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Did you do this yourself? I'd be very interested to hear your whole process. Right now I have 2 red oak logs, one is 25' with a diameter of 36" and the other is a 40' at 38". I'm itchin to do something with them.

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We are the sum of a 1,000 lives. What we know is almost nothing at all.

12/18/2018 3:12 PM

IWreckALot wrote:

That's a pretty sweet concept there. Do you build your own fretboards? It would appear so. What kind of wood do you like to use? The Ebony and Rosewood that custom guitar builders use seems hella expensive. Also, do you have a radius attachment for a sander or is it easy enough to get the radius right without the sander attachment?

Yes I make my own. This one happens to be maple. I also use rosewood, walnut, ebony. For the radius I use my CNC router first then a sanding block with the correct radius for finishing. I made the block too. A lot of shit is easier with CNC.

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12/18/2018 3:18 PM

Kenny Lingus wrote:

Did you do this yourself? I'd be very interested to hear your whole process. Right now I have 2 red oak logs, one is 25' with a diameter of 36" and the other is a 40' at 38". I'm itchin to do something with them.

Yes I did it myself. Once I have the fret board shaped I burn using the fractal process. Go on youtube and and type in fractal burning. You will see how it's done. Once I've burned it I clean out the grooves and fill them with tinted epoxy. Sand flush and then proceed as though it's a regular fretboard.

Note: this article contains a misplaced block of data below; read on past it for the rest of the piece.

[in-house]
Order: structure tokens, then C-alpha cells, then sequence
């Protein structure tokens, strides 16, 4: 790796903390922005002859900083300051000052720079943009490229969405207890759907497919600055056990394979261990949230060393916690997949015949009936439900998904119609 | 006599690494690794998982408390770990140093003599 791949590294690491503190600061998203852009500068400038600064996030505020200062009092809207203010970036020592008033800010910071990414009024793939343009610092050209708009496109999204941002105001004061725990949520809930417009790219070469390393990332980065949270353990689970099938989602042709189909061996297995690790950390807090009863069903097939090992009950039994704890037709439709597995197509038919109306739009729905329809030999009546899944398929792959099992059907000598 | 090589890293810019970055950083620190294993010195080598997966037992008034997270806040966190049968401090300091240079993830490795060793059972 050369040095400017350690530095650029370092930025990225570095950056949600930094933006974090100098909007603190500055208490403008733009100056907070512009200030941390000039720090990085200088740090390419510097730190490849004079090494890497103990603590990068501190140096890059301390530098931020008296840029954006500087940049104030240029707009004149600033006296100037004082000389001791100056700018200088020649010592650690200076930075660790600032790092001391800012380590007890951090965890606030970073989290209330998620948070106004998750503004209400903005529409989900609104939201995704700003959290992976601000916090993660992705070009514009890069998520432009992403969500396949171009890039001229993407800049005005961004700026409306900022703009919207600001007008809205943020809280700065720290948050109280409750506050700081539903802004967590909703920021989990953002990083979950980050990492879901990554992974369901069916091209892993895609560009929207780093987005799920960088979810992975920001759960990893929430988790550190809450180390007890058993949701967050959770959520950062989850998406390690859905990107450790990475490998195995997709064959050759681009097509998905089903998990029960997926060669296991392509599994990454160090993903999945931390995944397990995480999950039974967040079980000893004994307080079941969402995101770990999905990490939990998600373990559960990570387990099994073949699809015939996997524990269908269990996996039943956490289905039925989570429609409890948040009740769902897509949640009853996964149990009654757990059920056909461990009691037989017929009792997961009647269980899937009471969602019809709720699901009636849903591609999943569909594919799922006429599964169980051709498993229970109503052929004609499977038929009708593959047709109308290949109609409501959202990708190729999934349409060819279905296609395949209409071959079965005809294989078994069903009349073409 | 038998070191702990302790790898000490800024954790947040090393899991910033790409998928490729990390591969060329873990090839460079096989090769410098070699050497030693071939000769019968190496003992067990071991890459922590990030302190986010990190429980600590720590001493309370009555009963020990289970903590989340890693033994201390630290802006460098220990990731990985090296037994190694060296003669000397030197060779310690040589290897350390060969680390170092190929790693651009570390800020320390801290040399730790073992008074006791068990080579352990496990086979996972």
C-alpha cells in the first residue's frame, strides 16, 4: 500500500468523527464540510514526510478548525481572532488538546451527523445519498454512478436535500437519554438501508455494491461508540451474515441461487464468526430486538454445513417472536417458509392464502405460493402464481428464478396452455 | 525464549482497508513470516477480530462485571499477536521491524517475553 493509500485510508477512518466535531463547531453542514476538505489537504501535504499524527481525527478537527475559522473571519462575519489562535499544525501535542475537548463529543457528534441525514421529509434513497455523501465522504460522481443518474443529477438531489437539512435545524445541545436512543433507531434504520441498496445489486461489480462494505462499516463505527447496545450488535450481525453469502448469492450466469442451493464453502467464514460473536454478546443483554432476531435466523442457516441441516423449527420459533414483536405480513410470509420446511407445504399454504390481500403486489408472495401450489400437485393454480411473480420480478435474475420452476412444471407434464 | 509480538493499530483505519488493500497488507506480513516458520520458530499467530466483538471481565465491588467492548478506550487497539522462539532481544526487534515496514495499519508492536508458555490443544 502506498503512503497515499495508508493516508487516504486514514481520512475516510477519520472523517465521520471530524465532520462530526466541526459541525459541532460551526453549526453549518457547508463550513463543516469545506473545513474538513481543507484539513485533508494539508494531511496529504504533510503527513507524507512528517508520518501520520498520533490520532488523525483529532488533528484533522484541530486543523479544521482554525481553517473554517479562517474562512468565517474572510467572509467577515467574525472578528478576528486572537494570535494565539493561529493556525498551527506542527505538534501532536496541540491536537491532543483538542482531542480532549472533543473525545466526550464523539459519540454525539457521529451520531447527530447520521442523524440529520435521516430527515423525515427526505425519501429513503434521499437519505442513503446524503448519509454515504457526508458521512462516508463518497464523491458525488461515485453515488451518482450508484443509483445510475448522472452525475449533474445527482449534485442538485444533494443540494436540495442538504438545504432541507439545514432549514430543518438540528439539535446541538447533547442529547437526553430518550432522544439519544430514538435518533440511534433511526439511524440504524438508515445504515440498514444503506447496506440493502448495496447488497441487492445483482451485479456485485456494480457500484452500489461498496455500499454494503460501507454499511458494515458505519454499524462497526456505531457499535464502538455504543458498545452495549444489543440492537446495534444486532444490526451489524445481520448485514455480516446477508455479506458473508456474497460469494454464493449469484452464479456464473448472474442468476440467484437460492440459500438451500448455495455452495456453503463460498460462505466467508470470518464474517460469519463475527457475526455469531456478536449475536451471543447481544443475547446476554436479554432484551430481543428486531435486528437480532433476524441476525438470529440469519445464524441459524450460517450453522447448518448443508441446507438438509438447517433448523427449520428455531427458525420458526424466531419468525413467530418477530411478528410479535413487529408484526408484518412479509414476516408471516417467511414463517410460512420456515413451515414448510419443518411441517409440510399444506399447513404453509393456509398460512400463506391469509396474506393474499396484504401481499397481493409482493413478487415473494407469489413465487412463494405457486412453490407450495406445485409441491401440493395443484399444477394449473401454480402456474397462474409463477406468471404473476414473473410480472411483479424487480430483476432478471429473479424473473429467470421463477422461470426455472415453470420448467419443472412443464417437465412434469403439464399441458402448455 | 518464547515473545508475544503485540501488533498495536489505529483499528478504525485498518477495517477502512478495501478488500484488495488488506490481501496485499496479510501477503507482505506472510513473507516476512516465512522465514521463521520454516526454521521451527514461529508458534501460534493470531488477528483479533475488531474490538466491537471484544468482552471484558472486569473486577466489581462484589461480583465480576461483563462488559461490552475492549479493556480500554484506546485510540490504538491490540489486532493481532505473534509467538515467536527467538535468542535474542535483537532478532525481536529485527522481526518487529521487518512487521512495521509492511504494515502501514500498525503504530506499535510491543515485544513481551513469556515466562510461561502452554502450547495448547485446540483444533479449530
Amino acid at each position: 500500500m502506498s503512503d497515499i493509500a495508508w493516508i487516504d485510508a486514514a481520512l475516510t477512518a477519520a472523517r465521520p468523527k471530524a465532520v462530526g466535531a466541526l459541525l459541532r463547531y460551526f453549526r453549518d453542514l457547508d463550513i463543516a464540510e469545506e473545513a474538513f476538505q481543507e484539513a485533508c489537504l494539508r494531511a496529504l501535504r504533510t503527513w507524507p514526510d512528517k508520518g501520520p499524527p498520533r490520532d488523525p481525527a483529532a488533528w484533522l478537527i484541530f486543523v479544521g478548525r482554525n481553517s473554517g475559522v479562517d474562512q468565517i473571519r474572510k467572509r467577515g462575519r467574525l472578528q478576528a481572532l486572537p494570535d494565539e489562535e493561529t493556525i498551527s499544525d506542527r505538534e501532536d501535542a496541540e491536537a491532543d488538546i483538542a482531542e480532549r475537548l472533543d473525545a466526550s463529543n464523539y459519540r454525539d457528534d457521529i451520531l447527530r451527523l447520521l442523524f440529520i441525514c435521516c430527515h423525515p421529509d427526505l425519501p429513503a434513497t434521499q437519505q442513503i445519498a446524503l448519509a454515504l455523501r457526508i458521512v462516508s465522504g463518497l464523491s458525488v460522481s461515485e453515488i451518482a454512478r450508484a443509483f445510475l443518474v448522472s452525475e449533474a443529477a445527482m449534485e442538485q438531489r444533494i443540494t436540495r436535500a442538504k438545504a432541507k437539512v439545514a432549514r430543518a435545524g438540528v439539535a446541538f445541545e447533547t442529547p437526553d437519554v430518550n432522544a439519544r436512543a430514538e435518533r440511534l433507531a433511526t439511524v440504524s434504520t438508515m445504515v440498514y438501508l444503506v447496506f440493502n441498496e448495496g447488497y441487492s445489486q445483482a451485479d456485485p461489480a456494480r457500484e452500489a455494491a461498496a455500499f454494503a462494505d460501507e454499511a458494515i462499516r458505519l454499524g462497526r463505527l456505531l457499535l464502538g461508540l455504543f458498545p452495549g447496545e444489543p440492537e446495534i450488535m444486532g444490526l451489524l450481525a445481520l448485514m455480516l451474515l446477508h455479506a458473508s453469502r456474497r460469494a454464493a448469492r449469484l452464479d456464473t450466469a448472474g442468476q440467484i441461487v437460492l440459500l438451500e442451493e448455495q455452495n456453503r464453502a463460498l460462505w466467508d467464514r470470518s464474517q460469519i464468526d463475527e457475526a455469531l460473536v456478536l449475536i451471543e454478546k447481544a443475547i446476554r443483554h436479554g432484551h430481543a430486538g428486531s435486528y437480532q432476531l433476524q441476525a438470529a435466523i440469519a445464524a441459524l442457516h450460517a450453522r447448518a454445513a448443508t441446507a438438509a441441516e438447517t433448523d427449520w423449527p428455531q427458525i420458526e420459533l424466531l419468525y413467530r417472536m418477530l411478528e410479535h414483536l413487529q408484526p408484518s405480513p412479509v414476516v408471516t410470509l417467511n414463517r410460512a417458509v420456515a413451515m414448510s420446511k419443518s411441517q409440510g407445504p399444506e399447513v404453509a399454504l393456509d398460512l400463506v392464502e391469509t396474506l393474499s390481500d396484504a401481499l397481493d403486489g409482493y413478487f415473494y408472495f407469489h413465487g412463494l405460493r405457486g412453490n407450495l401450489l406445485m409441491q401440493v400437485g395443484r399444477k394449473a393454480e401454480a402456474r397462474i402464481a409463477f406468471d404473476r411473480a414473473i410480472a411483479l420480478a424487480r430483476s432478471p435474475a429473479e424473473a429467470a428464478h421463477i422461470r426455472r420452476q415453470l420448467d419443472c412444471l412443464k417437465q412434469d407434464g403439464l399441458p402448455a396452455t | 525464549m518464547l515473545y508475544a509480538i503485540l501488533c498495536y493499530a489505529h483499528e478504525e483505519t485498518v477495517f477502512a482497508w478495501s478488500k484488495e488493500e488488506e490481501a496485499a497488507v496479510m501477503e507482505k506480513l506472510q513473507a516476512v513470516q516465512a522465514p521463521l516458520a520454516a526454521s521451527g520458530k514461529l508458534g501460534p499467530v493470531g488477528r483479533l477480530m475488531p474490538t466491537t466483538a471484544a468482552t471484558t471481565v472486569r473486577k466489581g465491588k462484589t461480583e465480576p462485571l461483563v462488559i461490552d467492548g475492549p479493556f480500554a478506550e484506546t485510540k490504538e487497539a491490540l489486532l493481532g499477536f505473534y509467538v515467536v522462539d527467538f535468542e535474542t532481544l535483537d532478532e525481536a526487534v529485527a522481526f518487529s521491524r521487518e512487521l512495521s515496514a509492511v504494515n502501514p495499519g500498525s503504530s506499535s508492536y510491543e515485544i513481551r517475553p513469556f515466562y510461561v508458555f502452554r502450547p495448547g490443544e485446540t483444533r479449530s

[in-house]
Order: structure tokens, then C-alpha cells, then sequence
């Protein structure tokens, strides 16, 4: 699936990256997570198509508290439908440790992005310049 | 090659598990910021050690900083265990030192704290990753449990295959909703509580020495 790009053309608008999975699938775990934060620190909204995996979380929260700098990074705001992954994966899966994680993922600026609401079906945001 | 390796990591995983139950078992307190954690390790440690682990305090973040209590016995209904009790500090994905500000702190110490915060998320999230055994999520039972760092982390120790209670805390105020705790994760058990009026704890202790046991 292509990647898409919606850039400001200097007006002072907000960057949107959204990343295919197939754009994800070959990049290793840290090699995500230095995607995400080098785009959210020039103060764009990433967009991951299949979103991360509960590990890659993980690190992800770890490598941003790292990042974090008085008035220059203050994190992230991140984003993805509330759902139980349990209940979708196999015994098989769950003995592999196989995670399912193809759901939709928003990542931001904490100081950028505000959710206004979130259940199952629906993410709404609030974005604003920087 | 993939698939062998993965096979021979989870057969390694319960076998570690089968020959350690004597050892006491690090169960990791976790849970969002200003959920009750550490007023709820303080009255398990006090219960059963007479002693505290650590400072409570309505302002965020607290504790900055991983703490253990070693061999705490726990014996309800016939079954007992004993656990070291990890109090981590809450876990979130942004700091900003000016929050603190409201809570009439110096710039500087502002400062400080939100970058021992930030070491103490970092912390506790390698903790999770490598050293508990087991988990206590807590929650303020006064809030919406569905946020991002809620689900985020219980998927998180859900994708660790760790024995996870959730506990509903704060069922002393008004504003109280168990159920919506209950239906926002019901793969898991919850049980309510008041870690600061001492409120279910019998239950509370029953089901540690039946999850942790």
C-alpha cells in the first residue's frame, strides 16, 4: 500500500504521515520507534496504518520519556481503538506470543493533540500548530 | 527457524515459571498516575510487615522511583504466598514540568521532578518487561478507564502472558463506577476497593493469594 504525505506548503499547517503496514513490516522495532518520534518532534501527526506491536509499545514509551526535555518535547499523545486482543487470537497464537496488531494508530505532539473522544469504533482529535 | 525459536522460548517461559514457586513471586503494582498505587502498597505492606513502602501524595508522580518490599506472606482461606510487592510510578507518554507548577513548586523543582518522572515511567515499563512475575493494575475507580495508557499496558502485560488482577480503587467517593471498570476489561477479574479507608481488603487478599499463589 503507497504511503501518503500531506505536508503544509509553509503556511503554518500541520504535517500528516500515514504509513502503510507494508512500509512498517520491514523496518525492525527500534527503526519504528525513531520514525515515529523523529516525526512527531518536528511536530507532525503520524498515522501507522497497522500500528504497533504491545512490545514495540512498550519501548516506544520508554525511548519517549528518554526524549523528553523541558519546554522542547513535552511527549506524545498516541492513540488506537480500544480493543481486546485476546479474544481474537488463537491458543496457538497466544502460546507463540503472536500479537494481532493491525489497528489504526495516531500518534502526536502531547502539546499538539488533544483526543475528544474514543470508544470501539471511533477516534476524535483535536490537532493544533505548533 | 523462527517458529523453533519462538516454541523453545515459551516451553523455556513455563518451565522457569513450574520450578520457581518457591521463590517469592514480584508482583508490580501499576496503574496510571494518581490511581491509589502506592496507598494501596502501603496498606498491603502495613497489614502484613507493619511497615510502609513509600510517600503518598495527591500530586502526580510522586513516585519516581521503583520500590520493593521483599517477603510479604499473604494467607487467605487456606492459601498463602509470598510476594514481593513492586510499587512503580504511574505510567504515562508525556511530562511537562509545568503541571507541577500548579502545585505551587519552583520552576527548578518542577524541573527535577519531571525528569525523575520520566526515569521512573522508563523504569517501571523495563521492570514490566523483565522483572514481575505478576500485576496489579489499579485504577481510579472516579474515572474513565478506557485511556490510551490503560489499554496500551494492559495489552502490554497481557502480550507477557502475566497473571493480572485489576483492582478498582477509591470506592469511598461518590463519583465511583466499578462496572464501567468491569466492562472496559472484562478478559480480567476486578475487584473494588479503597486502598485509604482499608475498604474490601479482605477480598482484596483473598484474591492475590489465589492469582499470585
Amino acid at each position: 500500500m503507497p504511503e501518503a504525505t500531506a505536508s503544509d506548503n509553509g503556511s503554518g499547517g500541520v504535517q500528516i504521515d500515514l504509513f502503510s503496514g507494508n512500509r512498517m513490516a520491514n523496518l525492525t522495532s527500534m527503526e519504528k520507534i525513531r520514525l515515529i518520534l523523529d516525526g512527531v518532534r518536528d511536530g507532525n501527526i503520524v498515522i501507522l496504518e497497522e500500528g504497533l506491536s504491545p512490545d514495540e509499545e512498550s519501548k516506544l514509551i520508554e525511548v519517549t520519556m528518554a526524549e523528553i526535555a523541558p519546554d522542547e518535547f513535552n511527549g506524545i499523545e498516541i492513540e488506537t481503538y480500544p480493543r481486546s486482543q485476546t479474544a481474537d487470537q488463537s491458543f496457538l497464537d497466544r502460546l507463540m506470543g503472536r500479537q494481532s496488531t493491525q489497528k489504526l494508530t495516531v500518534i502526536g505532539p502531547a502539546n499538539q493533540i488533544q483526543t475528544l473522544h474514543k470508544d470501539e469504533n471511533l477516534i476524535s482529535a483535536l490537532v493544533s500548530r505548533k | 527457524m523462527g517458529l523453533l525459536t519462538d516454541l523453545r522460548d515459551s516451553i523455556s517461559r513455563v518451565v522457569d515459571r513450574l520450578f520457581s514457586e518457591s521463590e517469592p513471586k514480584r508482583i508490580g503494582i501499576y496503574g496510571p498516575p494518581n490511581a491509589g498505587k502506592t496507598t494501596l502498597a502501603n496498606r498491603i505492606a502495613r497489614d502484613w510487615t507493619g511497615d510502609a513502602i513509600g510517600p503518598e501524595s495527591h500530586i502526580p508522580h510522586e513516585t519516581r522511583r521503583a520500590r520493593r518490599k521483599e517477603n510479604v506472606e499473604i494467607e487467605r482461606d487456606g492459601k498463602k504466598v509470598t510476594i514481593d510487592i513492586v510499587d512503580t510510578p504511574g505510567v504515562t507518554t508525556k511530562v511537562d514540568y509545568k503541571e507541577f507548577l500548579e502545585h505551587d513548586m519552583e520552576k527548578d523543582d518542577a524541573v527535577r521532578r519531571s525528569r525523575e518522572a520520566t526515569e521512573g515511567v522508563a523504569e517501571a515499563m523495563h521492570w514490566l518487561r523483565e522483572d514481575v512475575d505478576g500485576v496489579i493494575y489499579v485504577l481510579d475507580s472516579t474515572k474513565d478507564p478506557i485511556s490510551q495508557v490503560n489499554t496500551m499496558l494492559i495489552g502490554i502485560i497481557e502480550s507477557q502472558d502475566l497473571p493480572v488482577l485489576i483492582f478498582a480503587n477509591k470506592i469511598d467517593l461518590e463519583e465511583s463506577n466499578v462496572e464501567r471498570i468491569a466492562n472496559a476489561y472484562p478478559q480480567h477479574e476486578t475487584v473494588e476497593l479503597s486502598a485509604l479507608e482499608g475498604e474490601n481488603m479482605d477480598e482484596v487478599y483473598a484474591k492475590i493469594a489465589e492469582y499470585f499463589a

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12/18/2018 3:20 PM
Edited Date/Time: 12/18/2018 3:43 PM

IWreckALot wrote:

I do more simplistic stuff. Here are a few things I've been working on.
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I love the light fixture with the rigging motif. That painting needs to move though. Or replace it with a picture of a crane with the boom disappearing out the top of the picture.

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12/18/2018 4:44 PM

borg wrote:

I've done something similar. Of course it has to have something to do with guitars. The patterns you see are actually burned in using the fractal process and then filled with tinted epoxy resin. The artistic aspect is pretty much left up to nature since the high voltage used goes wherever the hell it wants to go.
Photo
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IWreckALot wrote:

That's a pretty sweet concept there. Do you build your own fretboards? It would appear so. What kind of wood do you like to use? The Ebony and Rosewood that custom guitar builders use seems hella expensive. Also, do you have a radius attachment for a sander or is it easy enough to get the radius right without the sander attachment?

borg wrote:

Yes I make my own. This one happens to be maple. I also use rosewood, walnut, ebony. For the radius I use my CNC router first then a sanding block with the correct radius for finishing. I made the block too. A lot of shit is easier with CNC.